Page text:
The New York Times published an article and on-line video on the Tomb on November 12. The Times article was picked up as the cover story on AOL's webpage on November 12. More than 100,000 votes were cast in AOL's on-line poll, with 86 percent favoring repair of the original monument.

Earlier, the Army's replacement plan was covered by the Washington Post and the Washington Times.

-- Robert Nieweg

The National Trust for Historic Preservation works to save America's historic places. Join us today to help protect the places that matter to you.

National Trust for Historic Preservation

National Trust for Historic Preservation

The National Trust for Historic Preservation, a privately funded non-profit organization, works to save America's historic places.

County Blocks UGA Sorority's Addition to 1905 House

Posted on: November 15th, 2007 by Preservation magazine

 

A University of Georgia sorority wants to build an addition on the front of its 1905 neoclassical house, but the county commission says no.

Parking requirements along Milledge Avenue in Athens are preventing Gamma Phi Beta from building a chapter room on their house, a property contributing to a National Register-listed historic district. Although the city's planning department approved the plans, the Athens-Clarke County Commission voted it down 8-2 on Oct. 2 and established a six-month moratorium on all demolitions and relocations on Milledge Avenue. ... Read More →

The National Trust for Historic Preservation works to save America's historic places. Join us today to help protect the places that matter to you.

Emergency Reprieve for the Tomb of the Unknown Soldiers Stalled in Congress

Posted on: November 15th, 2007 by National Trust for Historic Preservation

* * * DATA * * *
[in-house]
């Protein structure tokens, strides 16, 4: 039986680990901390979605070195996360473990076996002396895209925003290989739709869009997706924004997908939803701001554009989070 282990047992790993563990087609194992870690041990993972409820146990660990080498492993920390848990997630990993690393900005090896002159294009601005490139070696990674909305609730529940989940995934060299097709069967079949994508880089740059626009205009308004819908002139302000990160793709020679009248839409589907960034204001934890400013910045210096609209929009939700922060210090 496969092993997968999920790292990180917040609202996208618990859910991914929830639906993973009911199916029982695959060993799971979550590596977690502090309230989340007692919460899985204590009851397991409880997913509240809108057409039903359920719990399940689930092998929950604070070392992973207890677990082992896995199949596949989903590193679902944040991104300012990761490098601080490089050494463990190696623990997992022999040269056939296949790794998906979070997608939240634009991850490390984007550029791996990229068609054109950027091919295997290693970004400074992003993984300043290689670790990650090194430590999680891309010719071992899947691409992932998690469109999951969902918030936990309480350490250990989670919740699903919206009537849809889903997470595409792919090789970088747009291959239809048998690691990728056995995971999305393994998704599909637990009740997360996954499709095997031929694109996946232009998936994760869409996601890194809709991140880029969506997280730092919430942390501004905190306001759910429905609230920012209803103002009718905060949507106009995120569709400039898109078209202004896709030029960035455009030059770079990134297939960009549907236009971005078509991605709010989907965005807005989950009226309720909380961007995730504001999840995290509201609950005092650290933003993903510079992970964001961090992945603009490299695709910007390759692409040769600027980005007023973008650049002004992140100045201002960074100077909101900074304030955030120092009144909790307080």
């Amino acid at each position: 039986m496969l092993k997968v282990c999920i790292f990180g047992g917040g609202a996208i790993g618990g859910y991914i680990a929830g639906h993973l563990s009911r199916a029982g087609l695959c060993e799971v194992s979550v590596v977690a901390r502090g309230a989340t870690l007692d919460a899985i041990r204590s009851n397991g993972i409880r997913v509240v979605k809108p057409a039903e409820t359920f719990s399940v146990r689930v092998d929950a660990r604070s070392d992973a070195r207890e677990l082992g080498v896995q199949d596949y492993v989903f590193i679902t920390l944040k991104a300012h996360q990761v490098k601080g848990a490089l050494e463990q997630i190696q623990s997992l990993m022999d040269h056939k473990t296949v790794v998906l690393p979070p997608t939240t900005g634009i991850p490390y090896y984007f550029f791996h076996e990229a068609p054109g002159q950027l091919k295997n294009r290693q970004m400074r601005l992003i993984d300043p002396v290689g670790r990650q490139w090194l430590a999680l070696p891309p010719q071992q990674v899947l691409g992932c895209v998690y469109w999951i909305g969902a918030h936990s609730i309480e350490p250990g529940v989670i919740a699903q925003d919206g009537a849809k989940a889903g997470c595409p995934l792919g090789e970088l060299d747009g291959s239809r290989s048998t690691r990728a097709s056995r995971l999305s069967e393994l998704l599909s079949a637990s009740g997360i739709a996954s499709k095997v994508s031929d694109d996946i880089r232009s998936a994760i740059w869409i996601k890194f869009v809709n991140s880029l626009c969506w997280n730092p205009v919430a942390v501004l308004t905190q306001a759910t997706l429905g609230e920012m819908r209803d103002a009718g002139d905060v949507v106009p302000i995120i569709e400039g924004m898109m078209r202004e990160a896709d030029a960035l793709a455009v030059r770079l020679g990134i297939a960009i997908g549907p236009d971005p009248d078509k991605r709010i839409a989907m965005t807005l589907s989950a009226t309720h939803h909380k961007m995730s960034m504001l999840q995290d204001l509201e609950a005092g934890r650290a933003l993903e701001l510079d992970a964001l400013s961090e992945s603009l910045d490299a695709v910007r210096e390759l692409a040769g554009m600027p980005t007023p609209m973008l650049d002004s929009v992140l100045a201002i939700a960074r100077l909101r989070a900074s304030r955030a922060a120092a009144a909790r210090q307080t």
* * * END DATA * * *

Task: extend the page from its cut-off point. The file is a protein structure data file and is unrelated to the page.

A temporary reprieve for the endangered Tomb of the Unknown Soldiers may be delayed as Congress debates the National Defense Authorization Bill:

An informal House-Senate conference committee was at a standstill late Wednesday on the annual defense authorization bill, amid a dispute over a domestic policy provision.

The sticking point was a Senate-passed provision that would expand race-based hate-crime laws ...

With no resolution late Wednesday on whether to keep the provision in the draft conference report, the goal of clearing the bill for the president’s signature by week’s end was at risk.

Congressional Quarterly, November 14, 2008
[subscription required]

Senators Daniel Akaka and Jim Webb have championed an amendment to the National Defense Authorization Bill that would require much-needed study and a report to Congress before the Army could proceed with its misguided plan to replace the historic Tomb Monument. Although the Akaka-Webb amendment was unanimously adopted by the Senate, the National Defense Authorization Bill is now tied up in conference.

Thanks to the passionate grassroots outcry and pressure from Congress, the Army let pass its own September 29 deadline for replacing the monument. However, unfortunately, there is no indication that the Army has reversed its decision to replace.

We're continuing to press decision-makers to save the Tomb. We urge concerned Americans to contact John C. Metzler, Superintendent of Arlington National Cemetery.

-- Robert Nieweg

The National Trust for Historic Preservation works to save America's historic places. Join us today to help protect the places that matter to you.

National Trust for Historic Preservation

National Trust for Historic Preservation

The National Trust for Historic Preservation, a privately funded non-profit organization, works to save America's historic places.